St. Paul leaders are pushing ahead with plans for coordinated trash collection across the city, but hope to see prices drop — and incentives to cut down on trash increase — as negotiations with garbage haulers move forward.
City staff will continue negotiations with the goal of having a system in place by summer or fall 2018.
Meanwhile, residents are still divided on giving up the current system under which they negotiate their own contracts with one of 15 trash haulers. Many agree they want fewer garbage trucks trundling through streets and less waste dumped along roads and alleys. But people are divided on how to achieve that goal and are flooding council members’ in-boxes and voice mails with mixed reviews of the tentative terms.
Some call the coordinated trash pickup plan the latest example of government overreach, while others are happy to relinquish the responsibility of choosing a waste hauler and hope the change will have greater environmental and societal benefits.
For many the debate comes down to trash service cost, which varies dramatically.
“It’s just wrong,” Council Member Chris Tolbert said of the price stratification, noting people get different rates depending on their ability to negotiate and where they live.
City staff said prices they have reached after a year of negotiations with haulers would save the average resident $35 a year. Someone with a medium-sized bin would pay $34.14 or $32.76 a month, depending on whether the city and haulers agree to a five- or seven-year contract.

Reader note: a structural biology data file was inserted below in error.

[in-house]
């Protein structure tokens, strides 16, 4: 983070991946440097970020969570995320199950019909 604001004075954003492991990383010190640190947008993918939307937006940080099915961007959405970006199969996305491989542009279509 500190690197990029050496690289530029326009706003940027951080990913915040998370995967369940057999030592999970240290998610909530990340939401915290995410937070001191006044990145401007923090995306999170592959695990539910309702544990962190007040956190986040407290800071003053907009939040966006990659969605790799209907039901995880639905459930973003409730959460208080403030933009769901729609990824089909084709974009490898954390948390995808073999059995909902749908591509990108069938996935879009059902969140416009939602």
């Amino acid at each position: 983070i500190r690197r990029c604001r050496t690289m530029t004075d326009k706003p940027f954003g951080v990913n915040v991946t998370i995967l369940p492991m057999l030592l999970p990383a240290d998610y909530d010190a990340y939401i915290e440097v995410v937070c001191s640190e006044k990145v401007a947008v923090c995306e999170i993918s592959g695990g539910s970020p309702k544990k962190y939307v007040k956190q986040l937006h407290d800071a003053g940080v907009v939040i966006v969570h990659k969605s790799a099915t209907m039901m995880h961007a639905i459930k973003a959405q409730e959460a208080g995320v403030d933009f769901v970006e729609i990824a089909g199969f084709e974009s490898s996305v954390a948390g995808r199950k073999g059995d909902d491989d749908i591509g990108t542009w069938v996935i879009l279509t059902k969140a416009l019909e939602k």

Many residents, however, said they have struck far better deals without city help. Council Member Dan Bostrom questioned why nearby Maplewood and North St. Paul’s prices are less than what St. Paul is considering.
St. Paul has a variety of goals besides a low cost, Tolbert said, including keeping all the small trash companies in business. Under the proposed organized collection system the 15 companies in St. Paul would split up the city based on their market shares.
City officials said they anticipate that system will be in place by next summer or fall. In the meantime, Public Works Director Kathy Lantry said “we will sharpen our pencil” and try to trim down the $52 yearly fee that city staff planned to charge residents, which would go toward implementation and administration costs and cart replacement.
Rona Krupenny, with Krupenny & Sons Disposal Service, said haulers were surprised the city released the proposed costs and included that additional fee.
“This is not a done deal and people to need to continue to reach out to City Hall to let them know this is a bad idea,” Mike Zipko, a spokesman for First Choice St. Paul, said in a statement about organized collection. The group includes haulers and residents who oppose the change.
The council’s decision Wednesday follows a public hearing last week, where several residents said they have been able to work with neighbors to reduce trash collection costs. Under the organized system, Krupenny said customers would likely lose low-cost options, like sharing a trash cart with neighbors or getting only on-call service.
Council members asked for an option during negotiations that could help residents who generate minimal trash, many of whom are elderly and on fixed incomes. “I don’t want to create some sort of reverse incentive for folks to throw away more,” Council Member Rebecca Noecker said.